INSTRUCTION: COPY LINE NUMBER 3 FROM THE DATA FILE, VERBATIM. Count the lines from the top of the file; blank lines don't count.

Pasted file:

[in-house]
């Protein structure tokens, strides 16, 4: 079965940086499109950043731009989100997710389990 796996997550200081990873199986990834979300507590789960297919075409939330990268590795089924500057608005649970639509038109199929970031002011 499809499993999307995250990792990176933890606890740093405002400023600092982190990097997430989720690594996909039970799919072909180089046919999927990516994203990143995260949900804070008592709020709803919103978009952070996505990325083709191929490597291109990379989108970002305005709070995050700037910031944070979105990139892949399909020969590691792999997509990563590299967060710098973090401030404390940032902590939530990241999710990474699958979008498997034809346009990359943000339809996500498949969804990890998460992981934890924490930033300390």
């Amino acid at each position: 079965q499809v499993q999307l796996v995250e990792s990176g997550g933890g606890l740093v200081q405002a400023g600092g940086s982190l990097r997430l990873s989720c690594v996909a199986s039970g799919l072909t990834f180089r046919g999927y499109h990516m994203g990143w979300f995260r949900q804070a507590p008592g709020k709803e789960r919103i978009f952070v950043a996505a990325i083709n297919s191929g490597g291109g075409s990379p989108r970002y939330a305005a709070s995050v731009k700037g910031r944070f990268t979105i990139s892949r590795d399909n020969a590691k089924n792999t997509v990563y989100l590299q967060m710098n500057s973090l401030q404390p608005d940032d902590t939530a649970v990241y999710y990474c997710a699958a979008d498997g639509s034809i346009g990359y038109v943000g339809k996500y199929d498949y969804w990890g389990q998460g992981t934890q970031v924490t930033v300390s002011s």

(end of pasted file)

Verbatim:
């Amino acid at each position: 079965q499809v499993q999307l796996v995250e990792s990176g997550g933890g606890l740093v200081q405002a400023g600092g940086s982190l990097r997430l990873s989720c690594v996909a199986s039970g799919l072909t990834f180089r046919g999927y499109h990516m994203g990143w979300f995260r949900q804070a507590p008592g709020k709803e789960r919103i978009f952070v950043a996505a990325i083709n297919s191929g490597g291109g075409s990379p989108r970002y939330a305005a709070s995050v731009k700037g910031r944070f990268t979105i990139s892949r590795d399909n020969a590691k089924n792999t997509v990563y989100l590299q967060m710098n500057s973090l401030q404390p608005d940032d902590t939530a649970v990241y999710y990474c997710a699958a979008d498997g639509s034809i346009g990359y038109v943000g339809k996500y199929d498949y969804w990890g389990q998460g992981t934890q970031v924490t930033v300390s002011s």